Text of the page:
Possible solutions

  • Register a new device token for your user. As a best practice, Sendbird recommends registering the device token every single time the user connects to Sendbird. This ensures the device token is always up to date since the FCM token may expire automatically in some cases, such as when the app is reinstalled or the data is deleted.
  • Try registering the user’s device token through Sendbird’s platform API endpoint.
  • Check your Android application’s configuration against your FCM project in Firebase. The google-services.json file and package name registered for your FCM project should match the package name of your app in the Manifest File. Your server key in your FCM project should match the server key uploaded to the Sendbird dashboard.
  • It may be the case that your application has more than one FCM server key registered on the Sendbird dashboard, and this device token does not match the FCM server key that was tested. Please try sending a notification to a different server key on file.

Part 3: Huawei devices

Testing your first push notification for Huawei

Navigate to the Notifications section of your Sendbird dashboard and select the ‘Send’ option next to the HMS app ID that matches the class name for the HMS service of the app you are testing with. You will see the “HMS push notification tester” popup window, as shown below.

In the ‘Nickname’ section, type in the user to whom you want to send a push notification. Alternatively, search for a user by ‘User ID’. 

If that user has a registered device token on file for HMS, one will be automatically populated for you in the box below the user search box. If the user has multiple device tokens registered, you can select a different token by clicking on the populated token and selecting another token from the dropdown box.

Once your user and device token are selected, you’re ready to send to your device! Click the ‘Send’ button and allow up to 30 seconds to receive the notification on your mobile device. 

On the Sendbird dashboard, there will be a popup window that shows your push notification was sent successfully and the sent timestamp. If the push notification is sent successfully, you will see the notification on your phone.

When the push notification is sent to the device,  Sendbird creates a new group channel under the hood for that user with the channel name ‘Push Notification Tester’. One implementation of push notifications allows you to click on the push notification so the app will open into the group channels list. There you can see the ‘Push Notification Tester’ channel and select it to see the message from the tool. A test message will be in the following date and time format so that you can find the exact notification that you are looking for at the right time:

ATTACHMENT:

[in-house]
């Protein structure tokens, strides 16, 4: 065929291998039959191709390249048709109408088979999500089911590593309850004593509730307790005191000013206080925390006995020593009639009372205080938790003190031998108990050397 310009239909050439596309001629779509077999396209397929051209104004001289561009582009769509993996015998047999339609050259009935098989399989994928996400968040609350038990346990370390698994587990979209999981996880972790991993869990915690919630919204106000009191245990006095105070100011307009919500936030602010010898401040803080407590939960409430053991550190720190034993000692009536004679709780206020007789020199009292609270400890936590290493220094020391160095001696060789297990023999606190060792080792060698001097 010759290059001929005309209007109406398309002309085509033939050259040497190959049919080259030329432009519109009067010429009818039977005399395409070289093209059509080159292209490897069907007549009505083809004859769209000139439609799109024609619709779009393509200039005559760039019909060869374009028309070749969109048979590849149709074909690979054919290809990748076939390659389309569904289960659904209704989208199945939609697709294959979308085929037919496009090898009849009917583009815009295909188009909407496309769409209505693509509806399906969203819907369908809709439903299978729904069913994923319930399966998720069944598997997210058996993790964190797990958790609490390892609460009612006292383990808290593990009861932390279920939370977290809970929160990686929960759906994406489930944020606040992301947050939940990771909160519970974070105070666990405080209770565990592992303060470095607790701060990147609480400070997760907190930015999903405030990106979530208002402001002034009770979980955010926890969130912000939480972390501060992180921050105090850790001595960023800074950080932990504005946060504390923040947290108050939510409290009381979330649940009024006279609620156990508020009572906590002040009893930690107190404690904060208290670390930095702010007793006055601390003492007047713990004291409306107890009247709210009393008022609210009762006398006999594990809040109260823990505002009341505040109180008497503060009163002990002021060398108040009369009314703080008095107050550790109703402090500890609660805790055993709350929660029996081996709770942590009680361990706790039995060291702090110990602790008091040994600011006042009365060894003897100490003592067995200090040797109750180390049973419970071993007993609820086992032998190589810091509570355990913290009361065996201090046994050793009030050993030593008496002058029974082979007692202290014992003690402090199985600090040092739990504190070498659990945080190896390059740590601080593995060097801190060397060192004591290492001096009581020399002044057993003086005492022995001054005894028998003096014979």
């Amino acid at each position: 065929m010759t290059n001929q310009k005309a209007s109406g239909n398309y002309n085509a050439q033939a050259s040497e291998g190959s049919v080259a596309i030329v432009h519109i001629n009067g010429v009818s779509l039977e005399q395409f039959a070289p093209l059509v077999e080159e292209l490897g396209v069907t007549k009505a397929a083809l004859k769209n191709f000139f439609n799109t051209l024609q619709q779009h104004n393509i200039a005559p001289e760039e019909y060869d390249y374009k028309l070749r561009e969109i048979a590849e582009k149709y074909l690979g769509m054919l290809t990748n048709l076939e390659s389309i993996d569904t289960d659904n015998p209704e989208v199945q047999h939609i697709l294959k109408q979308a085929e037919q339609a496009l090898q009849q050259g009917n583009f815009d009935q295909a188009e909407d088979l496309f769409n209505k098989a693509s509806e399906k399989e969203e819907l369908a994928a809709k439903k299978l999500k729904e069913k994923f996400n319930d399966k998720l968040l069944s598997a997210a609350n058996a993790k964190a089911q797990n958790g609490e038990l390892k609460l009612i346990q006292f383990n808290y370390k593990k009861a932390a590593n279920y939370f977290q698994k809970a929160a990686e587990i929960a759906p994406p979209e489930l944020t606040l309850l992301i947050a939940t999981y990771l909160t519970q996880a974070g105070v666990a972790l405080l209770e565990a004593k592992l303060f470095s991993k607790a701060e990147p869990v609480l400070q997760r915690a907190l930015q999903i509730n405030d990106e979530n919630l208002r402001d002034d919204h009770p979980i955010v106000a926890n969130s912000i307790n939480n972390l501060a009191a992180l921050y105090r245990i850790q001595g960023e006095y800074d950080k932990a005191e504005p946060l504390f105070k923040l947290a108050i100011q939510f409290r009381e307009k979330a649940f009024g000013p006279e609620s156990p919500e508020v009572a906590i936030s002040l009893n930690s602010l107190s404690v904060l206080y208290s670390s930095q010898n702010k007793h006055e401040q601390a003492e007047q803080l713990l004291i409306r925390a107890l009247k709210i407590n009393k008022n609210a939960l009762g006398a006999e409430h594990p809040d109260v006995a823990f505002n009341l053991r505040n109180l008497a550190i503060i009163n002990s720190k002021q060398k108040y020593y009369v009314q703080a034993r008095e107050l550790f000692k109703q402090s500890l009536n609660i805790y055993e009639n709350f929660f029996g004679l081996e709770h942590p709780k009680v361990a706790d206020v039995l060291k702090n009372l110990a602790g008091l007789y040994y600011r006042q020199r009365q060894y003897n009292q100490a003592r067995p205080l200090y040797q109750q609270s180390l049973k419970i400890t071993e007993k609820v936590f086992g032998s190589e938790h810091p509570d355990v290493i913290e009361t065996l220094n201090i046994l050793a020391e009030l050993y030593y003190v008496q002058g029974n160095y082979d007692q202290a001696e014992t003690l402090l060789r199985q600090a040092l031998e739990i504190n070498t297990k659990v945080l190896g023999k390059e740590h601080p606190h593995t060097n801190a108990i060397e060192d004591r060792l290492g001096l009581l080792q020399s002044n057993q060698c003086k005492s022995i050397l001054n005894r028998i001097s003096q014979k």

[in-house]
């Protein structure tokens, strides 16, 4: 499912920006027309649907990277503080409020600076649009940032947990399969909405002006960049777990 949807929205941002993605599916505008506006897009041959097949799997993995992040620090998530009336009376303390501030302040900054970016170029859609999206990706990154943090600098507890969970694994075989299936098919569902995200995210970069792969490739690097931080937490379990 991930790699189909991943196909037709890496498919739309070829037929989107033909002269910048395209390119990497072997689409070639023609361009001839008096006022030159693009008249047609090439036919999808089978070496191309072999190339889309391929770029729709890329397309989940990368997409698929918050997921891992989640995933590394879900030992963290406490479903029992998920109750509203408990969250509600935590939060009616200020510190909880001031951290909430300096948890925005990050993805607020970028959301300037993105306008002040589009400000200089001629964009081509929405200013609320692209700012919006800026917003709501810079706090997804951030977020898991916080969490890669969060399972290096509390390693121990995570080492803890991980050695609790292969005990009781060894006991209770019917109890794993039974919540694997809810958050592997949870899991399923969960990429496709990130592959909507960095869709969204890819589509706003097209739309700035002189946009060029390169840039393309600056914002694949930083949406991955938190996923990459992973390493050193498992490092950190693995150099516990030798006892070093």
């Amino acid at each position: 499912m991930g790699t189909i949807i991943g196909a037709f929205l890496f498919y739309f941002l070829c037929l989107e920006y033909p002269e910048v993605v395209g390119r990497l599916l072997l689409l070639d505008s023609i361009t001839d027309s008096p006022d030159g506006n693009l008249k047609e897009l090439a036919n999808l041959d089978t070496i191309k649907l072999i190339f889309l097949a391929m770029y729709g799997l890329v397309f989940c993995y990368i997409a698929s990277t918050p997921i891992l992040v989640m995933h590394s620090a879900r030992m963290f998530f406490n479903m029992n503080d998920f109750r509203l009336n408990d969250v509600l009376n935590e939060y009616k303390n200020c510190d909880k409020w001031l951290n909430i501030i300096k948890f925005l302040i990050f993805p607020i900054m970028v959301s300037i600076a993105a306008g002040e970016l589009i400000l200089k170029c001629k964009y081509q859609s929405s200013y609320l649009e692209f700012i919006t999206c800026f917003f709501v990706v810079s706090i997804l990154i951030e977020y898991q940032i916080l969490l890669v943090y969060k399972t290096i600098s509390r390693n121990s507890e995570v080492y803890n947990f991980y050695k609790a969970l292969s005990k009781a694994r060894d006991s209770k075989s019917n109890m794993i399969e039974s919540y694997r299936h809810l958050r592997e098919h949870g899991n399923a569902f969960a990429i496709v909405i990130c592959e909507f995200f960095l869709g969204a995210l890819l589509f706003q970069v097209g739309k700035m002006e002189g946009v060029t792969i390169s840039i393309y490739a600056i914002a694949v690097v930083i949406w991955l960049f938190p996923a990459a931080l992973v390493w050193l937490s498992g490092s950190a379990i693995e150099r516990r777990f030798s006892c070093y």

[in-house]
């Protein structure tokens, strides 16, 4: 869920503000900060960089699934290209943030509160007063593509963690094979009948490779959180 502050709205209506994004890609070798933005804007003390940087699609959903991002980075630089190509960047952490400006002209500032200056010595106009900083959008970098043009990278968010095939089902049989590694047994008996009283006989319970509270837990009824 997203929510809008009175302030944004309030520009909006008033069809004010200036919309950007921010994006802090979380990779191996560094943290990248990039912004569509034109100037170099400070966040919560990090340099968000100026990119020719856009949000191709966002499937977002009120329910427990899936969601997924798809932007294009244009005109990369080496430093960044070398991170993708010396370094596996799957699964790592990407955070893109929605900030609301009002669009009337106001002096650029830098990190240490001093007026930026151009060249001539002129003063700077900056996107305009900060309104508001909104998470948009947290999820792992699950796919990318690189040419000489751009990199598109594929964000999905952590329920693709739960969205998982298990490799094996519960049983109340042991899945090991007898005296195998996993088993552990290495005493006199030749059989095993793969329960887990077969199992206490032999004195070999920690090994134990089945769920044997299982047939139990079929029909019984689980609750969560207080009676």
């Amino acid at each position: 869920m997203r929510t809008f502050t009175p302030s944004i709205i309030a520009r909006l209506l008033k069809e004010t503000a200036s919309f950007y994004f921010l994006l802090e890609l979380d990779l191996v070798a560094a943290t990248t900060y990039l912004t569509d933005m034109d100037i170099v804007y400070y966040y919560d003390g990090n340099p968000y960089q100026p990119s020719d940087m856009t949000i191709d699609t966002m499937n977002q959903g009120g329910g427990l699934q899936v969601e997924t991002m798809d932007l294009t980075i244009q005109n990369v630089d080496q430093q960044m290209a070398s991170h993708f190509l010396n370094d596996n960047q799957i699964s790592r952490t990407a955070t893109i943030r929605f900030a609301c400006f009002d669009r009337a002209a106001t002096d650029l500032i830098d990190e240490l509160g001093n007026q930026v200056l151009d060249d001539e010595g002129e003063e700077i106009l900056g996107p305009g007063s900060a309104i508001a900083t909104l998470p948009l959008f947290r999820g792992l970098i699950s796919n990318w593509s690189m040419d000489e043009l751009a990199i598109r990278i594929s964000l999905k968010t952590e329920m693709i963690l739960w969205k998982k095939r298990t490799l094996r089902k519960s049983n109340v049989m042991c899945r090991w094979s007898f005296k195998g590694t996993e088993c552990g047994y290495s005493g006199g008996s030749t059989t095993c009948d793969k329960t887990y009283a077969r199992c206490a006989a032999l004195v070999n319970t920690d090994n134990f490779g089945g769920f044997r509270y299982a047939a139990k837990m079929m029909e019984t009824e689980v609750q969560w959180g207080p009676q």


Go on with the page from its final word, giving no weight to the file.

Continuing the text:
“Test message sent at <timestamp> on <date>”,

When sending subsequent push notification messages to the same user and device token, those messages will be inserted into the existing created channel.

Troubleshooting Huawei push notification issues

It can be a challenge when push notifications cannot be sent to your device. Sendbird’s Push Notification Tester is here to let you know there’s been an issue with sending a push notification from Sendbird’s server to Huawei to the device.

Issue with the device token

This means that the user’s registered device token does not match the app ID that is on file. This can happen when the user’s device token was registered from an app with a different HMS app ID and class name for the HMS service of the app you are testing with.

Possible solutions

  • Register a new device token for your user via the app. As a best practice, Sendbird recommends registering the device token every single time the user connects to Sendbird. This ensures that the device token is always up to date since the HMS token may expire automatically in some cases, such as when the app is reinstalled or device data is deleted.
  • Try registering the user’s device token through Sendbird’s platform API endpoint.
  • Check your application’s configuration against your HMS project in AppGallery Connect. The app ID and class name registered for your project should match the class name of your app in your manifest file. Your app ID and secret for your project should match the app ID and secret uploaded to the Sendbird dashboard.
  • It could be the case that your application has more than one HMS app ID registered on the Sendbird dashboard, and this device token does not match the HMS app ID that was tested. In this case, please try sending a notification to a different HMS app ID on file.

Conclusion

We hope this guide has helped you to troubleshoot sending push notifications with Sendbird! If you need more information, please read our push notifications FAQs. For more help, please feel free to reach out to the Sendbird team through the Sendbird dashboard.

Happy chat building!